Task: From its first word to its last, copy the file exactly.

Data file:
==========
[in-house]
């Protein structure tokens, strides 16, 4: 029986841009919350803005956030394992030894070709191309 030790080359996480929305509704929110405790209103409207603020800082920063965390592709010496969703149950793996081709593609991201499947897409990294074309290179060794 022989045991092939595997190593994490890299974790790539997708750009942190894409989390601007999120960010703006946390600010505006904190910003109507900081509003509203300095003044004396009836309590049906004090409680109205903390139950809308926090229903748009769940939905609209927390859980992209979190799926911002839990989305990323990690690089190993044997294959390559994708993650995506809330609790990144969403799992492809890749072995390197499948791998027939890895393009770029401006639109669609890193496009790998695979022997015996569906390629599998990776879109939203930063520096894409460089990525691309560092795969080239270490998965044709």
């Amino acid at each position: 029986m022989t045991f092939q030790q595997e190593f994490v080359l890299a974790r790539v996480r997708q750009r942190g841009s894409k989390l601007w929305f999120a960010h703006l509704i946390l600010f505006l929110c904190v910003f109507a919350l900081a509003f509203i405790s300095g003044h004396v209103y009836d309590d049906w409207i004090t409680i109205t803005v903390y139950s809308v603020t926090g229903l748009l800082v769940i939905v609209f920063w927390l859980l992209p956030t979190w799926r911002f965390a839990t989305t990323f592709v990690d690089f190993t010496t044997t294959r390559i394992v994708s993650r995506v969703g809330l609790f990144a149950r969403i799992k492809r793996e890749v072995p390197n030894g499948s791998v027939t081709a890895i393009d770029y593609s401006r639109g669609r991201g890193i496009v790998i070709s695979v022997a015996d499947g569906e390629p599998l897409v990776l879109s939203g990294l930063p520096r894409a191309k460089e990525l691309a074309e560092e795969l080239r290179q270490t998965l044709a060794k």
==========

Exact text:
[in-house]
């Protein structure tokens, strides 16, 4: 029986841009919350803005956030394992030894070709191309 030790080359996480929305509704929110405790209103409207603020800082920063965390592709010496969703149950793996081709593609991201499947897409990294074309290179060794 022989045991092939595997190593994490890299974790790539997708750009942190894409989390601007999120960010703006946390600010505006904190910003109507900081509003509203300095003044004396009836309590049906004090409680109205903390139950809308926090229903748009769940939905609209927390859980992209979190799926911002839990989305990323990690690089190993044997294959390559994708993650995506809330609790990144969403799992492809890749072995390197499948791998027939890895393009770029401006639109669609890193496009790998695979022997015996569906390629599998990776879109939203930063520096894409460089990525691309560092795969080239270490998965044709």
């Amino acid at each position: 029986m022989t045991f092939q030790q595997e190593f994490v080359l890299a974790r790539v996480r997708q750009r942190g841009s894409k989390l601007w929305f999120a960010h703006l509704i946390l600010f505006l929110c904190v910003f109507a919350l900081a509003f509203i405790s300095g003044h004396v209103y009836d309590d049906w409207i004090t409680i109205t803005v903390y139950s809308v603020t926090g229903l748009l800082v769940i939905v609209f920063w927390l859980l992209p956030t979190w799926r911002f965390a839990t989305t990323f592709v990690d690089f190993t010496t044997t294959r390559i394992v994708s993650r995506v969703g809330l609790f990144a149950r969403i799992k492809r793996e890749v072995p390197n030894g499948s791998v027939t081709a890895i393009d770029y593609s401006r639109g669609r991201g890193i496009v790998i070709s695979v022997a015996d499947g569906e390629p599998l897409v990776l879109s939203g990294l930063p520096r894409a191309k460089e990525l691309a074309e560092e795969l080239r290179q270490t998965l044709a060794k």